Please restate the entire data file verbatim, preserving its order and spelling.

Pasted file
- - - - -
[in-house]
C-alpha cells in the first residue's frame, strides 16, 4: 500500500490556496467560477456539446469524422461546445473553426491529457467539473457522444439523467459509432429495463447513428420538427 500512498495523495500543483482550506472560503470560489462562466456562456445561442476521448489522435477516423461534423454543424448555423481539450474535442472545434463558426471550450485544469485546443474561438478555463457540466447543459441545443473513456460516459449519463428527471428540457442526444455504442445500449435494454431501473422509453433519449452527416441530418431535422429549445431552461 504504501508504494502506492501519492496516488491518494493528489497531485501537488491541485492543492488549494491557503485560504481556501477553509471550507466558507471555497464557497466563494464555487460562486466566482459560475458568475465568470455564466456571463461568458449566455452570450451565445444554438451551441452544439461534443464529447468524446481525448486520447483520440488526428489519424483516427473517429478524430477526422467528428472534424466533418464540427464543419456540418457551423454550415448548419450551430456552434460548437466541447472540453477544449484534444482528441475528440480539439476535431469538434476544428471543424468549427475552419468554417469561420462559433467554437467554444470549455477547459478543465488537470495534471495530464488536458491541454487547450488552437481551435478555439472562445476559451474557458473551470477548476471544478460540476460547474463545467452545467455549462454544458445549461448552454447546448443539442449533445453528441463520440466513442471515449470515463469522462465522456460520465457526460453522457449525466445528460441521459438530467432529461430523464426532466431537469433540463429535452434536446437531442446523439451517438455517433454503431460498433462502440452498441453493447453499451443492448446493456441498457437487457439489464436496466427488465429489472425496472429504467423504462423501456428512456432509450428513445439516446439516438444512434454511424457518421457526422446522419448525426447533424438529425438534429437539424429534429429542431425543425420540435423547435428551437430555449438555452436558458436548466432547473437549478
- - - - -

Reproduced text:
[in-house]
C-alpha cells in the first residue's frame, strides 16, 4: 500500500490556496467560477456539446469524422461546445473553426491529457467539473457522444439523467459509432429495463447513428420538427 500512498495523495500543483482550506472560503470560489462562466456562456445561442476521448489522435477516423461534423454543424448555423481539450474535442472545434463558426471550450485544469485546443474561438478555463457540466447543459441545443473513456460516459449519463428527471428540457442526444455504442445500449435494454431501473422509453433519449452527416441530418431535422429549445431552461 504504501508504494502506492501519492496516488491518494493528489497531485501537488491541485492543492488549494491557503485560504481556501477553509471550507466558507471555497464557497466563494464555487460562486466566482459560475458568475465568470455564466456571463461568458449566455452570450451565445444554438451551441452544439461534443464529447468524446481525448486520447483520440488526428489519424483516427473517429478524430477526422467528428472534424466533418464540427464543419456540418457551423454550415448548419450551430456552434460548437466541447472540453477544449484534444482528441475528440480539439476535431469538434476544428471543424468549427475552419468554417469561420462559433467554437467554444470549455477547459478543465488537470495534471495530464488536458491541454487547450488552437481551435478555439472562445476559451474557458473551470477548476471544478460540476460547474463545467452545467455549462454544458445549461448552454447546448443539442449533445453528441463520440466513442471515449470515463469522462465522456460520465457526460453522457449525466445528460441521459438530467432529461430523464426532466431537469433540463429535452434536446437531442446523439451517438455517433454503431460498433462502440452498441453493447453499451443492448446493456441498457437487457439489464436496466427488465429489472425496472429504467423504462423501456428512456432509450428513445439516446439516438444512434454511424457518421457526422446522419448525426447533424438529425438534429437539424429534429429542431425543425420540435423547435428551437430555449438555452436558458436548466432547473437549478